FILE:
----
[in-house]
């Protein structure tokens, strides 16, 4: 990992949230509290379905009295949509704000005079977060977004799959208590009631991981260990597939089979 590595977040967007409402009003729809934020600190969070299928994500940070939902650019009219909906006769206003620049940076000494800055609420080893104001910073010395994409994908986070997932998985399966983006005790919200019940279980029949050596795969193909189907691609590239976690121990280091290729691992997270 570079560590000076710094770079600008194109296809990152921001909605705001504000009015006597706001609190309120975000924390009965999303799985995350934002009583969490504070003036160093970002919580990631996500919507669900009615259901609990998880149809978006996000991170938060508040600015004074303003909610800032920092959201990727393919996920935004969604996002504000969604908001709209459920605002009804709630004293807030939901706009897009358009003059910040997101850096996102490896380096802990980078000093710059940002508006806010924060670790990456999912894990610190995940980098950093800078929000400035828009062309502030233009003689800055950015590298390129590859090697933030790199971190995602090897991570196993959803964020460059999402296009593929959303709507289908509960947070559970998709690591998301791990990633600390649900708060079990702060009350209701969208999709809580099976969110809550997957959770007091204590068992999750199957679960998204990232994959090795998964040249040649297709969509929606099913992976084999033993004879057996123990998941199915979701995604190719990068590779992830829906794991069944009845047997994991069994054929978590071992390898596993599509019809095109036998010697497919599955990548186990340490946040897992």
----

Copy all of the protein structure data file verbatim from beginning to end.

[in-house]
């Protein structure tokens, strides 16, 4: 990992949230509290379905009295949509704000005079977060977004799959208590009631991981260990597939089979 590595977040967007409402009003729809934020600190969070299928994500940070939902650019009219909906006769206003620049940076000494800055609420080893104001910073010395994409994908986070997932998985399966983006005790919200019940279980029949050596795969193909189907691609590239976690121990280091290729691992997270 570079560590000076710094770079600008194109296809990152921001909605705001504000009015006597706001609190309120975000924390009965999303799985995350934002009583969490504070003036160093970002919580990631996500919507669900009615259901609990998880149809978006996000991170938060508040600015004074303003909610800032920092959201990727393919996920935004969604996002504000969604908001709209459920605002009804709630004293807030939901706009897009358009003059910040997101850096996102490896380096802990980078000093710059940002508006806010924060670790990456999912894990610190995940980098950093800078929000400035828009062309502030233009003689800055950015590298390129590859090697933030790199971190995602090897991570196993959803964020460059999402296009593929959303709507289908509960947070559970998709690591998301791990990633600390649900708060079990702060009350209701969208999709809580099976969110809550997957959770007091204590068992999750199957679960998204990232994959090795998964040249040649297709969509929606099913992976084999033993004879057996123990998941199915979701995604190719990068590779992830829906794991069944009845047997994991069994054929978590071992390898596993599509019809095109036998010697497919599955990548186990340490946040897992």